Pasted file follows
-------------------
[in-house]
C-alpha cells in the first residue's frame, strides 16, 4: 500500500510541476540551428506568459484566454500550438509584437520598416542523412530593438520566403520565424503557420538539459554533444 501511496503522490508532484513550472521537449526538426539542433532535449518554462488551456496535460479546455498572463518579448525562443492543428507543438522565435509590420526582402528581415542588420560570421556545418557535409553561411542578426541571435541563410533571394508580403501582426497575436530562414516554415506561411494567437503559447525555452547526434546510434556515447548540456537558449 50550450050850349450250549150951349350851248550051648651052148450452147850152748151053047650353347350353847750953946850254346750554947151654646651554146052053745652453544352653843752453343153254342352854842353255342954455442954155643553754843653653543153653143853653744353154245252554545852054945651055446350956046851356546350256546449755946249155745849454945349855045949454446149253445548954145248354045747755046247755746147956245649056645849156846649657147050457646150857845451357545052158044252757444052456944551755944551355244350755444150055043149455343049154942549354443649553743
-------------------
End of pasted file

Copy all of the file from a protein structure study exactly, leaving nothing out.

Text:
[in-house]
C-alpha cells in the first residue's frame, strides 16, 4: 500500500510541476540551428506568459484566454500550438509584437520598416542523412530593438520566403520565424503557420538539459554533444 501511496503522490508532484513550472521537449526538426539542433532535449518554462488551456496535460479546455498572463518579448525562443492543428507543438522565435509590420526582402528581415542588420560570421556545418557535409553561411542578426541571435541563410533571394508580403501582426497575436530562414516554415506561411494567437503559447525555452547526434546510434556515447548540456537558449 50550450050850349450250549150951349350851248550051648651052148450452147850152748151053047650353347350353847750953946850254346750554947151654646651554146052053745652453544352653843752453343153254342352854842353255342954455442954155643553754843653653543153653143853653744353154245252554545852054945651055446350956046851356546350256546449755946249155745849454945349855045949454446149253445548954145248354045747755046247755746147956245649056645849156846649657147050457646150857845451357545052158044252757444052456944551755944551355244350755444150055043149455343049154942549354443649553743